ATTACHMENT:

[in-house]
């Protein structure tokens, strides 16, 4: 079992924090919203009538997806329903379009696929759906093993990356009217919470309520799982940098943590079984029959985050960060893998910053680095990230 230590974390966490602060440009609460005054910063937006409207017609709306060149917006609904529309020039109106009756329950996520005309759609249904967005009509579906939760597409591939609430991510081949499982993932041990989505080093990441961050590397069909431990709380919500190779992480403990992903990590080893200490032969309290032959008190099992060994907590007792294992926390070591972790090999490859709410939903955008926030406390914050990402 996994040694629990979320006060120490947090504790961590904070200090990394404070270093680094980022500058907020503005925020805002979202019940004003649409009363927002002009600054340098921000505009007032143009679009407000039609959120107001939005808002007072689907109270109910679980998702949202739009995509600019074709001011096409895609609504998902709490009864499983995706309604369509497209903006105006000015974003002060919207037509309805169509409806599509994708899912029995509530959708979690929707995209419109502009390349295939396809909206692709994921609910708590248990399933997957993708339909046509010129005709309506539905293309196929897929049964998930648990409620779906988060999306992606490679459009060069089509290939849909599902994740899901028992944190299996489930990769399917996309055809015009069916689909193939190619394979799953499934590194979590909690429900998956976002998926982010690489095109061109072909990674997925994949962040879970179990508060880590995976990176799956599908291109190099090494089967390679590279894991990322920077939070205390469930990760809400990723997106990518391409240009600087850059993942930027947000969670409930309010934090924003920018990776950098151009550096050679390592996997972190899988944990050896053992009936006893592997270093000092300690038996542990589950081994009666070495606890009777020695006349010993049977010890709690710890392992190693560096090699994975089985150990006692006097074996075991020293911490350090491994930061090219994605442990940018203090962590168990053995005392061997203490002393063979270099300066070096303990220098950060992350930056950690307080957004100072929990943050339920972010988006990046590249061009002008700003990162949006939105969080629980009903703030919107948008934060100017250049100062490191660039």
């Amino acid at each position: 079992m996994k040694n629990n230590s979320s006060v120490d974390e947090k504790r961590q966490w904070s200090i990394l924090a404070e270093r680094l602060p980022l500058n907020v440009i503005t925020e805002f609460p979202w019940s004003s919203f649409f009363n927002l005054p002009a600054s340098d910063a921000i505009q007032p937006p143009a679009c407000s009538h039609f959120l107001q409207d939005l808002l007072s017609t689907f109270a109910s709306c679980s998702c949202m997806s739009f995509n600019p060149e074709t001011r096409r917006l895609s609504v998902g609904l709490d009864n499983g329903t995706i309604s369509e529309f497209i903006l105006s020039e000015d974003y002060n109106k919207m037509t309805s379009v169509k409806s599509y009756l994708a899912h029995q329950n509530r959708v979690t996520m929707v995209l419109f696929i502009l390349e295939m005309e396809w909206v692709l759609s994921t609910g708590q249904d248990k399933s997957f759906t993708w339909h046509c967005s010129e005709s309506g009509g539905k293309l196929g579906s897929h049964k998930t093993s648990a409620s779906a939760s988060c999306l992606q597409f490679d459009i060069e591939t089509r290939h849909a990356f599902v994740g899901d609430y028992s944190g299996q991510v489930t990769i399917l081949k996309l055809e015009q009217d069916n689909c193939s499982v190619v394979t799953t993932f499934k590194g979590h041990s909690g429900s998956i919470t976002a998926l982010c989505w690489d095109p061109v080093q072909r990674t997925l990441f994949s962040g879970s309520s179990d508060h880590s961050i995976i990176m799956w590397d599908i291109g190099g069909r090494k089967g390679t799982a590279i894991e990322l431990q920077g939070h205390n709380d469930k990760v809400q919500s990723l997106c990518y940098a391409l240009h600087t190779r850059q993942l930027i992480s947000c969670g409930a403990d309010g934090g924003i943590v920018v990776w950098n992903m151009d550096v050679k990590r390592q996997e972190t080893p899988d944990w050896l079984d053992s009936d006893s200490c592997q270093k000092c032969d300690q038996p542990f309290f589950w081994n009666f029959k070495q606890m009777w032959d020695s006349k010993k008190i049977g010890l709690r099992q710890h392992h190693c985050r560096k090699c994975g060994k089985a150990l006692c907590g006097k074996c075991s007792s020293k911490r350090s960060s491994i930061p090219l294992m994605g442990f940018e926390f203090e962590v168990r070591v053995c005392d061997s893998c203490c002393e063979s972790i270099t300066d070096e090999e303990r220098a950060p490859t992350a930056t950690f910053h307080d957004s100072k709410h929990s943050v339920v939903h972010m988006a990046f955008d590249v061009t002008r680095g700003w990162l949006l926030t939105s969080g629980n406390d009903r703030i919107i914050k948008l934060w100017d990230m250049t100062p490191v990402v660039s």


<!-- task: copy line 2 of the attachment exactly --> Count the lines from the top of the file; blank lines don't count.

């Protein structure tokens, strides 16, 4: 079992924090919203009538997806329903379009696929759906093993990356009217919470309520799982940098943590079984029959985050960060893998910053680095990230 230590974390966490602060440009609460005054910063937006409207017609709306060149917006609904529309020039109106009756329950996520005309759609249904967005009509579906939760597409591939609430991510081949499982993932041990989505080093990441961050590397069909431990709380919500190779992480403990992903990590080893200490032969309290032959008190099992060994907590007792294992926390070591972790090999490859709410939903955008926030406390914050990402 996994040694629990979320006060120490947090504790961590904070200090990394404070270093680094980022500058907020503005925020805002979202019940004003649409009363927002002009600054340098921000505009007032143009679009407000039609959120107001939005808002007072689907109270109910679980998702949202739009995509600019074709001011096409895609609504998902709490009864499983995706309604369509497209903006105006000015974003002060919207037509309805169509409806599509994708899912029995509530959708979690929707995209419109502009390349295939396809909206692709994921609910708590248990399933997957993708339909046509010129005709309506539905293309196929897929049964998930648990409620779906988060999306992606490679459009060069089509290939849909599902994740899901028992944190299996489930990769399917996309055809015009069916689909193939190619394979799953499934590194979590909690429900998956976002998926982010690489095109061109072909990674997925994949962040879970179990508060880590995976990176799956599908291109190099090494089967390679590279894991990322920077939070205390469930990760809400990723997106990518391409240009600087850059993942930027947000969670409930309010934090924003920018990776950098151009550096050679390592996997972190899988944990050896053992009936006893592997270093000092300690038996542990589950081994009666070495606890009777020695006349010993049977010890709690710890392992190693560096090699994975089985150990006692006097074996075991020293911490350090491994930061090219994605442990940018203090962590168990053995005392061997203490002393063979270099300066070096303990220098950060992350930056950690307080957004100072929990943050339920972010988006990046590249061009002008700003990162949006939105969080629980009903703030919107948008934060100017250049100062490191660039």